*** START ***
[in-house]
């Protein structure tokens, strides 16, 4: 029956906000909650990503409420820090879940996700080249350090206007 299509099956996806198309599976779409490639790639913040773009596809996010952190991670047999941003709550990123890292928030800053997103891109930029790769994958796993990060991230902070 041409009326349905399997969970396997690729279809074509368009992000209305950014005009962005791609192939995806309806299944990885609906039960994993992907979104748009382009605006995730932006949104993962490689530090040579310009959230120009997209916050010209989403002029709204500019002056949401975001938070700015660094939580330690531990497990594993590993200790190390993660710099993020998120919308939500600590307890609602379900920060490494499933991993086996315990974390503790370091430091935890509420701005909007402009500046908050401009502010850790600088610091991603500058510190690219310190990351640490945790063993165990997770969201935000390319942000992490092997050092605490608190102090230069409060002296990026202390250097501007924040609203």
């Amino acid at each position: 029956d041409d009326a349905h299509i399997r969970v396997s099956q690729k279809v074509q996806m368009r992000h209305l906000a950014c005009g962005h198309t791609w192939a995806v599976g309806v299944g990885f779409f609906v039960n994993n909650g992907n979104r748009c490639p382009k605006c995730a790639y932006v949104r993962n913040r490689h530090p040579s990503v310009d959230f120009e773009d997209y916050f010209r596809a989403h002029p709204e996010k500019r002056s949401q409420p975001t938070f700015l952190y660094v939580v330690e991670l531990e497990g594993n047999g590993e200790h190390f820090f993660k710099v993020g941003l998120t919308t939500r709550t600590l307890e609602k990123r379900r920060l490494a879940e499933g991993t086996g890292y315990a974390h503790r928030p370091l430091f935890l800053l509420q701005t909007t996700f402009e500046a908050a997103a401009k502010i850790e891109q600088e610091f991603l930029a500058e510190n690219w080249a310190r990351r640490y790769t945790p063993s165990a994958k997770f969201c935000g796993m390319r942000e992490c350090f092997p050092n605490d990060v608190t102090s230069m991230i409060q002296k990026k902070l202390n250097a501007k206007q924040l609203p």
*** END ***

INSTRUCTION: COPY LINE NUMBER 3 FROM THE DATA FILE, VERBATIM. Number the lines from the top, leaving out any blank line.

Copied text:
């Amino acid at each position: 029956d041409d009326a349905h299509i399997r969970v396997s099956q690729k279809v074509q996806m368009r992000h209305l906000a950014c005009g962005h198309t791609w192939a995806v599976g309806v299944g990885f779409f609906v039960n994993n909650g992907n979104r748009c490639p382009k605006c995730a790639y932006v949104r993962n913040r490689h530090p040579s990503v310009d959230f120009e773009d997209y916050f010209r596809a989403h002029p709204e996010k500019r002056s949401q409420p975001t938070f700015l952190y660094v939580v330690e991670l531990e497990g594993n047999g590993e200790h190390f820090f993660k710099v993020g941003l998120t919308t939500r709550t600590l307890e609602k990123r379900r920060l490494a879940e499933g991993t086996g890292y315990a974390h503790r928030p370091l430091f935890l800053l509420q701005t909007t996700f402009e500046a908050a997103a401009k502010i850790e891109q600088e610091f991603l930029a500058e510190n690219w080249a310190r990351r640490y790769t945790p063993s165990a994958k997770f969201c935000g796993m390319r942000e992490c350090f092997p050092n605490d990060v608190t102090s230069m991230i409060q002296k990026k902070l202390n250097a501007k206007q924040l609203p």